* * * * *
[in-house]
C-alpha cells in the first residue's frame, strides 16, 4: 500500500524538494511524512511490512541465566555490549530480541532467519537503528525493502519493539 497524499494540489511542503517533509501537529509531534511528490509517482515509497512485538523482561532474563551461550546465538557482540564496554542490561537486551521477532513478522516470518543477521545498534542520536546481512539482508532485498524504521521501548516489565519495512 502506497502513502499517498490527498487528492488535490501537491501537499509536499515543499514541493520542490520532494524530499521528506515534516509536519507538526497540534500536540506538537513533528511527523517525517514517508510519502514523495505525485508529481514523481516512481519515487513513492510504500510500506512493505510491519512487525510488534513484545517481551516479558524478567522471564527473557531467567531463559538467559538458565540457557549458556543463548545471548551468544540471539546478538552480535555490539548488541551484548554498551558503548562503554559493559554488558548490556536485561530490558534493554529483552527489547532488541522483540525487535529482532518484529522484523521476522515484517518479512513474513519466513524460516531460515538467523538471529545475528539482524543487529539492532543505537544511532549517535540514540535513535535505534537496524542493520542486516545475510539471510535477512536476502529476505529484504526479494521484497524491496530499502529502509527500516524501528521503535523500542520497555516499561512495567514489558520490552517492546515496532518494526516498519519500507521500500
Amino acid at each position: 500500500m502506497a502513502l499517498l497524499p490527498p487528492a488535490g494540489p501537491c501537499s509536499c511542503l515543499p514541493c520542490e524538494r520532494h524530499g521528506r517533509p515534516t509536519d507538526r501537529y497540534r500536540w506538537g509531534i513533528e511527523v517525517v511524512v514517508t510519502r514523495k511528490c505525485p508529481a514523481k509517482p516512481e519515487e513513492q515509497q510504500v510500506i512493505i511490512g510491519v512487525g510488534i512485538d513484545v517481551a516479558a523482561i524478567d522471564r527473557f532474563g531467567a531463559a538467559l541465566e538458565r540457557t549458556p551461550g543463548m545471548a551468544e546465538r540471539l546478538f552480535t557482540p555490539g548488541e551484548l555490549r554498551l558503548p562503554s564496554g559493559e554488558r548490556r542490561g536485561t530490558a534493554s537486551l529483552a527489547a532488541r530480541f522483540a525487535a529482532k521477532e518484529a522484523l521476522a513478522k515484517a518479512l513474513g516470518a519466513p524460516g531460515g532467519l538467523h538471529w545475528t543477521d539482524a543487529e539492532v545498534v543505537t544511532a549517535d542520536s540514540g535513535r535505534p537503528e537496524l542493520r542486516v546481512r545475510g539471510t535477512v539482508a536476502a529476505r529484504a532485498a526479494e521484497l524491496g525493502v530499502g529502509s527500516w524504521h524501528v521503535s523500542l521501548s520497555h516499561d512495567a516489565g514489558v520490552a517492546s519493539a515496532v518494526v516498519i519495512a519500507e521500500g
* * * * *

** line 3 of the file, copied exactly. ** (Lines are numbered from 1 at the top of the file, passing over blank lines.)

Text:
Amino acid at each position: 500500500m502506497a502513502l499517498l497524499p490527498p487528492a488535490g494540489p501537491c501537499s509536499c511542503l515543499p514541493c520542490e524538494r520532494h524530499g521528506r517533509p515534516t509536519d507538526r501537529y497540534r500536540w506538537g509531534i513533528e511527523v517525517v511524512v514517508t510519502r514523495k511528490c505525485p508529481a514523481k509517482p516512481e519515487e513513492q515509497q510504500v510500506i512493505i511490512g510491519v512487525g510488534i512485538d513484545v517481551a516479558a523482561i524478567d522471564r527473557f532474563g531467567a531463559a538467559l541465566e538458565r540457557t549458556p551461550g543463548m545471548a551468544e546465538r540471539l546478538f552480535t557482540p555490539g548488541e551484548l555490549r554498551l558503548p562503554s564496554g559493559e554488558r548490556r542490561g536485561t530490558a534493554s537486551l529483552a527489547a532488541r530480541f522483540a525487535a529482532k521477532e518484529a522484523l521476522a513478522k515484517a518479512l513474513g516470518a519466513p524460516g531460515g532467519l538467523h538471529w545475528t543477521d539482524a543487529e539492532v545498534v543505537t544511532a549517535d542520536s540514540g535513535r535505534p537503528e537496524l542493520r542486516v546481512r545475510g539471510t535477512v539482508a536476502a529476505r529484504a532485498a526479494e521484497l524491496g525493502v530499502g529502509s527500516w524504521h524501528v521503535s523500542l521501548s520497555h516499561d512495567a516489565g514489558v520490552a517492546s519493539a515496532v518494526v516498519i519495512a519500507e521500500g